The fact that a third of family firms (30%) anticipate their growth to be driven by products developed in the last 12 months is evidence of transformation, begun during the pandemic and uncovered by KPMG’s 2021 Mastering a Comeback report which found family businesses were 42% more likely to implement a transformation strategy than non family businesses. Further transformation is anticipated in the sector; nearly one in five current family business leaders (18%) expect their company to be a quite different enterprise in the longer term, focused on new products or markets.


As family businesses respond to current economic challenges and their transformation programmes deliver a new normal, KPMG Private Enterprise launches The Family Business Leadership Academy, in partnership with the University of Leeds, to help the new-in-role now generation and the next generation to successfully run their family businesses. The 30 week course, of virtual and in-person teaching, begins early 2023 to equip new and aspiring family business owners and managers with leadership, stewardship and commercial skills.


Mark adds: “The world the next generation of family business leaders inherit is fundamentally different from even three years ago, let alone the time their previous generation took over. We see a need to augment lessons passed on by previous leaders with insight from world class academics and peers. Nearly four in 10 family business leaders told us they turn to peers for advice and support. At the Family Business Leadership Academy, we hope learners will form bonds with fellow next generation leaders which may prove to be lifelong trusted relationships.”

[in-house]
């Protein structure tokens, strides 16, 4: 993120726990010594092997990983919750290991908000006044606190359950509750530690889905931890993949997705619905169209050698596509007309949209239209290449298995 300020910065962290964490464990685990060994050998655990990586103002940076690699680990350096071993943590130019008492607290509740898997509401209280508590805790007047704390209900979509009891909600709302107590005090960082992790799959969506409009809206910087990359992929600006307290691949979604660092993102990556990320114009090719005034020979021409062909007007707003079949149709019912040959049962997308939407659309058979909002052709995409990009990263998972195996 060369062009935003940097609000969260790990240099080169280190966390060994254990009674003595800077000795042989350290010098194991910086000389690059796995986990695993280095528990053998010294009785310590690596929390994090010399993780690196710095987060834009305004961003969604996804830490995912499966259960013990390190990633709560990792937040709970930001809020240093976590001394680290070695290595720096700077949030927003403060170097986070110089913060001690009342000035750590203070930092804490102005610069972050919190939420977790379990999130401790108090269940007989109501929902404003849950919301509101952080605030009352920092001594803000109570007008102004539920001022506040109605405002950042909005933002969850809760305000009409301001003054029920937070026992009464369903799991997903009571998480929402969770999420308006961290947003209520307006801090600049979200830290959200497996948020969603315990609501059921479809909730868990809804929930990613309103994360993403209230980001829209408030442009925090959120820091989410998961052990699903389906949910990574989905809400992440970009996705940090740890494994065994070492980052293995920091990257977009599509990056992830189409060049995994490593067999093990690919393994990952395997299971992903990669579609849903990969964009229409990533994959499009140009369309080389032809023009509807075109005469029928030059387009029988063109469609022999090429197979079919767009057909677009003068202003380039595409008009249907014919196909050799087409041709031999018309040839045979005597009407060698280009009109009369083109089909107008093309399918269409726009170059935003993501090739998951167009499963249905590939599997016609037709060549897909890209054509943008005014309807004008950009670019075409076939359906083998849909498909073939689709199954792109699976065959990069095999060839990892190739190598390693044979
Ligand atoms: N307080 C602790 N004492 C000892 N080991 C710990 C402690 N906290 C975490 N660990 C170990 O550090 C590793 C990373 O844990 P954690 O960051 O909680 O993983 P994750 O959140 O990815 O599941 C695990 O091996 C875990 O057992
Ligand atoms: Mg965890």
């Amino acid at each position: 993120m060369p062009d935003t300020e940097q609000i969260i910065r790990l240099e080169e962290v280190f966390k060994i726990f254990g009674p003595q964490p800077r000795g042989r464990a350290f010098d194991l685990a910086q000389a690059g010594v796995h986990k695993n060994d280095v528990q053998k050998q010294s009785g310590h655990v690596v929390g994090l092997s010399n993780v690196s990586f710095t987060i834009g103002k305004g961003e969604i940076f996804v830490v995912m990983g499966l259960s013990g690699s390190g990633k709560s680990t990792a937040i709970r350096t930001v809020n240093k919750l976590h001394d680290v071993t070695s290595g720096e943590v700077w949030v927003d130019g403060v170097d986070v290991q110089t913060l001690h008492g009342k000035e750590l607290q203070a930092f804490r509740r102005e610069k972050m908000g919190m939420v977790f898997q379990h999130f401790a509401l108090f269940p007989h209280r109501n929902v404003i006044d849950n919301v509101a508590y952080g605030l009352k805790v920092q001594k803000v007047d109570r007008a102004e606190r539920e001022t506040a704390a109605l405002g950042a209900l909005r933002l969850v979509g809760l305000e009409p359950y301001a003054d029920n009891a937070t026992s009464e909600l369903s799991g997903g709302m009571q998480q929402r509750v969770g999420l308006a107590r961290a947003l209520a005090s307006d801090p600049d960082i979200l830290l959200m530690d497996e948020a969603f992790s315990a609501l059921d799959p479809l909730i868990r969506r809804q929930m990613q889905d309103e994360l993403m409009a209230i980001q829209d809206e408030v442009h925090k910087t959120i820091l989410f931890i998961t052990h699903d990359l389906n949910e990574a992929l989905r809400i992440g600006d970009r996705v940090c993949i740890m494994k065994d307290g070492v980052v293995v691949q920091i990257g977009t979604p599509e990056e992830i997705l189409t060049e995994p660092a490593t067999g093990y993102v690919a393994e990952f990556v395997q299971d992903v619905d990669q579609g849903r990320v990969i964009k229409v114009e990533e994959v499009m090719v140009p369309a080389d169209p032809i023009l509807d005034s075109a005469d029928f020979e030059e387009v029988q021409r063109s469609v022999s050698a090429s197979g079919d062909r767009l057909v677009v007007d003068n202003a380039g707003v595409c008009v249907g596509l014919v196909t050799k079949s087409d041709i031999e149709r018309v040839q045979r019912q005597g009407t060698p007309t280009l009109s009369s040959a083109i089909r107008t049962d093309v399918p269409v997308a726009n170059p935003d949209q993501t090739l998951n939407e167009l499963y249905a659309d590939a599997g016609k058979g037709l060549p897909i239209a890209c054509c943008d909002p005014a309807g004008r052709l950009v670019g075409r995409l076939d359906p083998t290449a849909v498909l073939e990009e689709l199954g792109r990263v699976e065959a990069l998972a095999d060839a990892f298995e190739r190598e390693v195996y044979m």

Julia Bennell, Dean of Leeds University Business School, says: “After years of educating business professionals this is the first time we have developed a syllabus specifically for future family business leaders. It blends academic rigour with business mentorship, designed to provide them with the tools needed in order to run resilient businesses.”


Further Findings From KPMG’s Research:

  • 90% of family businesses have a member of the ownership family in the management team

  • Seven in 10 (69%) of family businesses have a succession plan

  • The pandemic led 15% of family businesses to seek external talent as they needed skills that were not available in the family

  • Six in ten family business leaders (61%) expect their company stay broadly the same in the longer term

  • 13 percent are unsure about their company’s future, and can foresee the business closing due to economic challenges

  • Only 7 percent expect to have to sell the business in the long term due to lack of appetite for running it from the next generation

  • Four in 10 family business leaders (43%) use the other family members in the business as confidents with 37% turning to other family business leaders for support

  • 1 in 5 family members have never worked outside family business though on average they work for four years outside before joining the family enterprise

  • On average family members work in the business for five year before taking a leadership position but one in 10 become leaders after just one year in the firm